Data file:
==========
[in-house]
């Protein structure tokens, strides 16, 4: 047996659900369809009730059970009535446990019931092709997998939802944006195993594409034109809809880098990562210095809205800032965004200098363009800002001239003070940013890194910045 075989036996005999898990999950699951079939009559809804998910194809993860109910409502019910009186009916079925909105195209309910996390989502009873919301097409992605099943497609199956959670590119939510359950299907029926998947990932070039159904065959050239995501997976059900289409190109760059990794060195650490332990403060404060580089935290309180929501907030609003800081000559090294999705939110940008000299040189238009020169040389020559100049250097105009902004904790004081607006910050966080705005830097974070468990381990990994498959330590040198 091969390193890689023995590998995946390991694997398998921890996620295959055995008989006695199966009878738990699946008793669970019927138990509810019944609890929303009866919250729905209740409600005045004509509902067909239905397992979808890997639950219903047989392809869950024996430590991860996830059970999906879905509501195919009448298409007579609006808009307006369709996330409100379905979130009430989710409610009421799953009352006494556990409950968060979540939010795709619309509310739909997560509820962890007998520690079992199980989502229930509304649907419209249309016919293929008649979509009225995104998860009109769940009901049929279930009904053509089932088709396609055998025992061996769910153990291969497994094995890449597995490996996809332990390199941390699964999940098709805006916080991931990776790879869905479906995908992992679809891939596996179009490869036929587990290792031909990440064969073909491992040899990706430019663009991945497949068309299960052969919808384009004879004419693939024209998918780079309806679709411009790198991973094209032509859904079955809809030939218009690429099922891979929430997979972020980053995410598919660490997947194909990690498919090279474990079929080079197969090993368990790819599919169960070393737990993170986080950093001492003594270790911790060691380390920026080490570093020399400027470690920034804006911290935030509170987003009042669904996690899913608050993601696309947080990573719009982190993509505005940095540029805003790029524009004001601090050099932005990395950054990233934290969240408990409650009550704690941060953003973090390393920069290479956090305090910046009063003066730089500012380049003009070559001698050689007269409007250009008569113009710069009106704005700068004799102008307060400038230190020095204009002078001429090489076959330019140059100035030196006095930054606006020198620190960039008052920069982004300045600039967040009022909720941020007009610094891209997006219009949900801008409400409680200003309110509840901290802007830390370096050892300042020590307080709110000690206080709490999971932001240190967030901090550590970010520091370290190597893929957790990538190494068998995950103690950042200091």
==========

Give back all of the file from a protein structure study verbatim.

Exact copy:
[in-house]
């Protein structure tokens, strides 16, 4: 047996659900369809009730059970009535446990019931092709997998939802944006195993594409034109809809880098990562210095809205800032965004200098363009800002001239003070940013890194910045 075989036996005999898990999950699951079939009559809804998910194809993860109910409502019910009186009916079925909105195209309910996390989502009873919301097409992605099943497609199956959670590119939510359950299907029926998947990932070039159904065959050239995501997976059900289409190109760059990794060195650490332990403060404060580089935290309180929501907030609003800081000559090294999705939110940008000299040189238009020169040389020559100049250097105009902004904790004081607006910050966080705005830097974070468990381990990994498959330590040198 091969390193890689023995590998995946390991694997398998921890996620295959055995008989006695199966009878738990699946008793669970019927138990509810019944609890929303009866919250729905209740409600005045004509509902067909239905397992979808890997639950219903047989392809869950024996430590991860996830059970999906879905509501195919009448298409007579609006808009307006369709996330409100379905979130009430989710409610009421799953009352006494556990409950968060979540939010795709619309509310739909997560509820962890007998520690079992199980989502229930509304649907419209249309016919293929008649979509009225995104998860009109769940009901049929279930009904053509089932088709396609055998025992061996769910153990291969497994094995890449597995490996996809332990390199941390699964999940098709805006916080991931990776790879869905479906995908992992679809891939596996179009490869036929587990290792031909990440064969073909491992040899990706430019663009991945497949068309299960052969919808384009004879004419693939024209998918780079309806679709411009790198991973094209032509859904079955809809030939218009690429099922891979929430997979972020980053995410598919660490997947194909990690498919090279474990079929080079197969090993368990790819599919169960070393737990993170986080950093001492003594270790911790060691380390920026080490570093020399400027470690920034804006911290935030509170987003009042669904996690899913608050993601696309947080990573719009982190993509505005940095540029805003790029524009004001601090050099932005990395950054990233934290969240408990409650009550704690941060953003973090390393920069290479956090305090910046009063003066730089500012380049003009070559001698050689007269409007250009008569113009710069009106704005700068004799102008307060400038230190020095204009002078001429090489076959330019140059100035030196006095930054606006020198620190960039008052920069982004300045600039967040009022909720941020007009610094891209997006219009949900801008409400409680200003309110509840901290802007830390370096050892300042020590307080709110000690206080709490999971932001240190967030901090550590970010520091370290190597893929957790990538190494068998995950103690950042200091």